Google and Intel: Who Needs Whom More?
Intel and Google augmented an existing relationship by agreeing to work together on tailoring Intel mobile processors on the Android platform for smartphones and tablets. Who needs whom more here?Intel (NASDAQ:INTC) and Google (NASDAQ:GOOG) forged a deal to tune Google's Android operating system to run well on Intel's processors Sept 13.
Intel CEO Paul Otellini and Google's lead Android creator Andy Rubin stood onstage together at the Intel Developer Forum to unveil the pact. The two showed off a prototype smartphone using Intel's "Medfield" Atom mobile processor to power Google's Android "Honeycomb" operating system, originally tailored for tablets.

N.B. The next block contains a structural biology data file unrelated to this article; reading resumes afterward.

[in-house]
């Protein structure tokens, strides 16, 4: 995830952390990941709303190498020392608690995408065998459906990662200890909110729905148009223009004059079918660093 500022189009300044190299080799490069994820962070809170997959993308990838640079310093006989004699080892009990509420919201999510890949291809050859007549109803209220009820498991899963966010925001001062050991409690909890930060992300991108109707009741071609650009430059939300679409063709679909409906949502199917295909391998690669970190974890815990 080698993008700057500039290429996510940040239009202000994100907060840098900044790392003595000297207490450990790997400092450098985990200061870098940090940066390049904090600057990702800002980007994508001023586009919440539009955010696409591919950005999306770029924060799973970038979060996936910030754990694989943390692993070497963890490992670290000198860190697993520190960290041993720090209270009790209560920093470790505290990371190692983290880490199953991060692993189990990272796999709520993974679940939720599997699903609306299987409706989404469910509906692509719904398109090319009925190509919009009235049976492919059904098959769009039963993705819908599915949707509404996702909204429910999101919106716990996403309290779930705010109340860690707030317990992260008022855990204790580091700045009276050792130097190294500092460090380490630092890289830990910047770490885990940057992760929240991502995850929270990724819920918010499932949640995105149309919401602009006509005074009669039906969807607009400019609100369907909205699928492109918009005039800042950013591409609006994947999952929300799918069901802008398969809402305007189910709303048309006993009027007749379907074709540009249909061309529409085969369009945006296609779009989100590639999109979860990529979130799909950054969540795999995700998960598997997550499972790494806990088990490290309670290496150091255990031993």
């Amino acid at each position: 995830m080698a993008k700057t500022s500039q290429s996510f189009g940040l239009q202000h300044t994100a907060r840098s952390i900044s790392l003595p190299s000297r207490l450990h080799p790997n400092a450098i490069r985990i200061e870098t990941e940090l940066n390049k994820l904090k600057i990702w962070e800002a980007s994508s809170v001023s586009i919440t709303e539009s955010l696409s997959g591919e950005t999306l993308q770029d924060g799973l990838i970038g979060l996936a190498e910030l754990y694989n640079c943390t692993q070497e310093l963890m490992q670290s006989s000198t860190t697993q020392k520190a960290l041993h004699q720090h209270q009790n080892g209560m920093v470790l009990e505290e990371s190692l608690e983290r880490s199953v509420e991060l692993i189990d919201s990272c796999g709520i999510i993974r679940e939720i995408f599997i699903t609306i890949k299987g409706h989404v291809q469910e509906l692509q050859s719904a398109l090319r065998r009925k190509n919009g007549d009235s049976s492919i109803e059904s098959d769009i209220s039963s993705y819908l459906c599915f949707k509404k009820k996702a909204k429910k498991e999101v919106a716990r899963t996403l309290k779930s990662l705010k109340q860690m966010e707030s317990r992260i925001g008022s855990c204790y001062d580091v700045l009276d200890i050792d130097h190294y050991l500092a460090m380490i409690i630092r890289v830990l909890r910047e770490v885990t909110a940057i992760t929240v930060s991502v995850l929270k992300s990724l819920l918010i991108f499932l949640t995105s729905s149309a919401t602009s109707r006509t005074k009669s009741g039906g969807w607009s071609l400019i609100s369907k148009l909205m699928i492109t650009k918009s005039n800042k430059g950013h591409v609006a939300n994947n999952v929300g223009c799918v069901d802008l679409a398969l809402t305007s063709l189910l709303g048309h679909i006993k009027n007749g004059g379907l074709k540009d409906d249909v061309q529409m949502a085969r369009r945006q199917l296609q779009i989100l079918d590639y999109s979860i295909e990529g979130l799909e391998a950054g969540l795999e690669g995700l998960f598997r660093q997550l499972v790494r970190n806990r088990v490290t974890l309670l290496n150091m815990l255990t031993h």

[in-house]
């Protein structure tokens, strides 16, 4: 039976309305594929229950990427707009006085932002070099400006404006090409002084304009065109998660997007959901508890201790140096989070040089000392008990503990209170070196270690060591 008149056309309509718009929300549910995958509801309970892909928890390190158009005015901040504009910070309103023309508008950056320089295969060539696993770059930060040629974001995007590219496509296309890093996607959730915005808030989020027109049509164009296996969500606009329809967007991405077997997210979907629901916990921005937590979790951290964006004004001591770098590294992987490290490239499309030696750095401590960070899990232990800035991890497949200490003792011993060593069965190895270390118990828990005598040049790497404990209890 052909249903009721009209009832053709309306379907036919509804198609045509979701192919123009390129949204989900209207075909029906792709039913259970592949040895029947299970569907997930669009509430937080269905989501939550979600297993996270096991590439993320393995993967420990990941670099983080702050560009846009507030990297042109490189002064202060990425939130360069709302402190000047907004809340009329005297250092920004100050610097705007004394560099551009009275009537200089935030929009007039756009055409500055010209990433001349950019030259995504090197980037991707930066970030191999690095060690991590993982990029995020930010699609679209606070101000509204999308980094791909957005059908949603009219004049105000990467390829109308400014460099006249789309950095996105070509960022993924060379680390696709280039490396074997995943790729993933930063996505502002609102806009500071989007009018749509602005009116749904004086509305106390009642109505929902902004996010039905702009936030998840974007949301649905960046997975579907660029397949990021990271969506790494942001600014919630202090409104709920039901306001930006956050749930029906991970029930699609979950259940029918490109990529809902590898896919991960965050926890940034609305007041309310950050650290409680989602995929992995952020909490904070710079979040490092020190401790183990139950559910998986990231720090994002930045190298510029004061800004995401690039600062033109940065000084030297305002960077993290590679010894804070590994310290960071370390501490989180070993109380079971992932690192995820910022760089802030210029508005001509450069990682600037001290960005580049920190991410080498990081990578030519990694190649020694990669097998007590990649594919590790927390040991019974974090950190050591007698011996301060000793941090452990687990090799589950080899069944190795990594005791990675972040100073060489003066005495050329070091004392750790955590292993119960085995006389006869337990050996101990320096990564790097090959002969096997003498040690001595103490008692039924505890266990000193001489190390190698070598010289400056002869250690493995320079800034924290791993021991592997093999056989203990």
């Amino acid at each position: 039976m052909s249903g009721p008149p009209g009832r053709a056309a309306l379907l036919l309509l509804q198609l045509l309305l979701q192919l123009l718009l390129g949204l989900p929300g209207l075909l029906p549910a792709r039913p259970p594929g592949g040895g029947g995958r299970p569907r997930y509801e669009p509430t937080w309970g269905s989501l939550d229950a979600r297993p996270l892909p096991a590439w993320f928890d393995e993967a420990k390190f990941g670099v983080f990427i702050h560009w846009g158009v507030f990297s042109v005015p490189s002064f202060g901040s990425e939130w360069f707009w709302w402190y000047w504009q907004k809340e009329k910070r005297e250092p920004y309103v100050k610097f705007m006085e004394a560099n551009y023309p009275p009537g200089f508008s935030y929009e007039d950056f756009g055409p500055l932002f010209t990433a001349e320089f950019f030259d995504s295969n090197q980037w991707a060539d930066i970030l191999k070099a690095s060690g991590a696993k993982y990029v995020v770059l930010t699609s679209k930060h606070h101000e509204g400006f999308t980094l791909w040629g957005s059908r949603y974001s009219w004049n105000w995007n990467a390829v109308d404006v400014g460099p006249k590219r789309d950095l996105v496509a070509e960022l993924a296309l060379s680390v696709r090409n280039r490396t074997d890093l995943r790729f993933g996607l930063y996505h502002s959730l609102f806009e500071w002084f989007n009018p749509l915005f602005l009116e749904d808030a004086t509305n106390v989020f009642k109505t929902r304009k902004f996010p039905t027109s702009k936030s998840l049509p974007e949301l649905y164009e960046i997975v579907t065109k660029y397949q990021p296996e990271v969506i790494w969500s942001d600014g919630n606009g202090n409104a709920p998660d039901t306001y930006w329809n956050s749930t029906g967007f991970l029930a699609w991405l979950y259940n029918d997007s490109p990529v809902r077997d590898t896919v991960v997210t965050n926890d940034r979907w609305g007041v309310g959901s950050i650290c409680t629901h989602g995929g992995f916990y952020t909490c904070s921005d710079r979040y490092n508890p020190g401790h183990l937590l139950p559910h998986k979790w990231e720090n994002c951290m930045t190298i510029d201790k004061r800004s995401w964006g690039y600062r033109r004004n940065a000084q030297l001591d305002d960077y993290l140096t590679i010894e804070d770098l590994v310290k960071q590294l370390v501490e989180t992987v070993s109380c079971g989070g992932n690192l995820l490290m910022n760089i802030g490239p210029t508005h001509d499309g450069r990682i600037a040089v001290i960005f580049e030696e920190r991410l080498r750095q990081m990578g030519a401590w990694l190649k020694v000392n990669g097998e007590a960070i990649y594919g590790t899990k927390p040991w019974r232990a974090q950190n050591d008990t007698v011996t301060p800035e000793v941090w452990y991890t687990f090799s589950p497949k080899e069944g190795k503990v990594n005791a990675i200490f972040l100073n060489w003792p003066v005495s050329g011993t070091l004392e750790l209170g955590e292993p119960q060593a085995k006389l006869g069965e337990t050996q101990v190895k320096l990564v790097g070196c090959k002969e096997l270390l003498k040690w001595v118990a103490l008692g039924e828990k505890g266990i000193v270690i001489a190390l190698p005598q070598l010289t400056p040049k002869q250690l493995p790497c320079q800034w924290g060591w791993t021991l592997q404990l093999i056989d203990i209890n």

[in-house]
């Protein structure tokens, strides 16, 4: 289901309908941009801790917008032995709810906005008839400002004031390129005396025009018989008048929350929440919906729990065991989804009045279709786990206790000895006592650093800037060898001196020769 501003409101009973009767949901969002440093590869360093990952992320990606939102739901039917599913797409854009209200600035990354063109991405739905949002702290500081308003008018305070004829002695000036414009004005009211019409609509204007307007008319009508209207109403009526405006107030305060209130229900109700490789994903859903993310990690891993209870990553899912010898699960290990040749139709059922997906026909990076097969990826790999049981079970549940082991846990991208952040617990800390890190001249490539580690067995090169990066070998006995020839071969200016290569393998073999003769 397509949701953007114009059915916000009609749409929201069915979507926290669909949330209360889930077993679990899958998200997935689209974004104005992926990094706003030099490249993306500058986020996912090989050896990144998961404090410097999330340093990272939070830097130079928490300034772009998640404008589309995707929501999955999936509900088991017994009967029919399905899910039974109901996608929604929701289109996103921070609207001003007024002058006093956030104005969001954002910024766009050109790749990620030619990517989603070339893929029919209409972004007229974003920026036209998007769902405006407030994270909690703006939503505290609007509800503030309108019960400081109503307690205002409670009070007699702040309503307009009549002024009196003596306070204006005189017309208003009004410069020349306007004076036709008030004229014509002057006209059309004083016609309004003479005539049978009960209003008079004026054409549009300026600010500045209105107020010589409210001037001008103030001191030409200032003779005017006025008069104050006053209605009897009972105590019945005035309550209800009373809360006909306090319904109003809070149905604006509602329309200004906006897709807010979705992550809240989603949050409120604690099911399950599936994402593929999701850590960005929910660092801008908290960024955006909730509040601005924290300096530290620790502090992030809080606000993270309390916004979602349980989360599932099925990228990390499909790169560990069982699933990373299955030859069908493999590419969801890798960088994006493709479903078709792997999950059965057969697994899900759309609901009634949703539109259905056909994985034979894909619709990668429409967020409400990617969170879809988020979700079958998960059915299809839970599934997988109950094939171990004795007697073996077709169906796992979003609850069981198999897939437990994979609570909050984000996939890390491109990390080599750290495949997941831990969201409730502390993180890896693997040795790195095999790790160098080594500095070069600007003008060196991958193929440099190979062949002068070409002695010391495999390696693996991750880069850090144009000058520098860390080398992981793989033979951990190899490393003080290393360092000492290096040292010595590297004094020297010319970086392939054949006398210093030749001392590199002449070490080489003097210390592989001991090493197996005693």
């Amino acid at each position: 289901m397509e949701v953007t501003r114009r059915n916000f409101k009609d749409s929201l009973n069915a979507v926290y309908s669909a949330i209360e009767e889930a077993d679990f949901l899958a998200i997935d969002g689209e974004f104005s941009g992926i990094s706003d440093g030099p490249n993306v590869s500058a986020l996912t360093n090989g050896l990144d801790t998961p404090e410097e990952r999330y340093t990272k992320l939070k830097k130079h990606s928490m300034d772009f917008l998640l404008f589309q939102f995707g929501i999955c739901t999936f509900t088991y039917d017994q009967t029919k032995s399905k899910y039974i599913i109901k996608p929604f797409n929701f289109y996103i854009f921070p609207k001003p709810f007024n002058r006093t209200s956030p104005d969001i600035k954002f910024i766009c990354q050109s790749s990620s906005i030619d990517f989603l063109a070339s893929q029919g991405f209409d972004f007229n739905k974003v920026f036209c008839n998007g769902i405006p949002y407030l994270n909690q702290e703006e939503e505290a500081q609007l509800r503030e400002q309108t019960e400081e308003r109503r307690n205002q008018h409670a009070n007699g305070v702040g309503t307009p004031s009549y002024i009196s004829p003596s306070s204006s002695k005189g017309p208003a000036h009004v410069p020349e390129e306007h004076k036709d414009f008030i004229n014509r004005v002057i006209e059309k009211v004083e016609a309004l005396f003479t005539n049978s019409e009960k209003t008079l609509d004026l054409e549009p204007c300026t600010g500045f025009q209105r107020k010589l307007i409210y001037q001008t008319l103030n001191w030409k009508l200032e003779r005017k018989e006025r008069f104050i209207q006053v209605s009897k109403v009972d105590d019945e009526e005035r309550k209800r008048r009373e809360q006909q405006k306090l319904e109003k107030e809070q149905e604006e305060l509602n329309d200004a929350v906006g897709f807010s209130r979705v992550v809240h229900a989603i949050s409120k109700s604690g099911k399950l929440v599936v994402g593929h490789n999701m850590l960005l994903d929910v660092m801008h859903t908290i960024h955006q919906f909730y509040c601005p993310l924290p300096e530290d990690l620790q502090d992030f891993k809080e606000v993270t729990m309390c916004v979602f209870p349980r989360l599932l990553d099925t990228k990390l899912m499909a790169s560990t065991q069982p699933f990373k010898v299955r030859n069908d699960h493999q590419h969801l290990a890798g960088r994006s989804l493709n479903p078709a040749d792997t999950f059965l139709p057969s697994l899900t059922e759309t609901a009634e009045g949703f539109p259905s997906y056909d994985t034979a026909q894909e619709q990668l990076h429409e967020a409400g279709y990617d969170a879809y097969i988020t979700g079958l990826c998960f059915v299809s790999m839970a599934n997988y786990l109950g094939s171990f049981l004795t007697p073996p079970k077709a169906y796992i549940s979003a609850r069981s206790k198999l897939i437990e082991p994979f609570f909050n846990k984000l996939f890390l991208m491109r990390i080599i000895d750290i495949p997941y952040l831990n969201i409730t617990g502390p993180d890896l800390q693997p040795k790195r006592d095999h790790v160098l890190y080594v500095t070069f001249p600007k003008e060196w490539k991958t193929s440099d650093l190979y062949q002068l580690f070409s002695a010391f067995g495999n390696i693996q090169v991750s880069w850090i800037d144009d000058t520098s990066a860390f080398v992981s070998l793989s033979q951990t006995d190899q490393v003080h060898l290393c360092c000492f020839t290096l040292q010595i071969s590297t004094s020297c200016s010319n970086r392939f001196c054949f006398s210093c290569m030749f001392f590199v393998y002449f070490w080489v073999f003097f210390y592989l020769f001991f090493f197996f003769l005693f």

Meanwhile, Gold noted that for all of its prowess of a chipmaker, Intel has a unique ability to make software and particularly OSes that run extremely well. "While they won't necessarily help Android on ARM, they can certainly make Android run great on the Intel architecture, and it's clear Google wants to be a leading OS provider, including on the x86 platforms (PCs)," Gold told eWEEK. "Any help Intel provides Google for use on x86 will also help Android running on ARM since the technology will be repurposed. So, my bottom line is both companies actually have a great deal of benefit from a tight relationship." Regardless, Google is doing a lot of hedging around Android it probably never expected to have to do. The company ponied up $12.5 billion to buy Motorola Mobility (NYSE:MMI), a move the search engine provider positioned as a play to grab massive patent portfolio totaling 17,000-plus patents and counting (7,500 pending.) However, some industry watchers believe, based on Motorola's proxy filing with the SEC, that the phone maker forced Google to purchase it to protect it from gross litigation in the Android ecosystem, where Microsoft (NASDAQ:MSFT) and Apple (NASDAQ:AAPL) have sued Motorola for patent infringement over its Android handsets.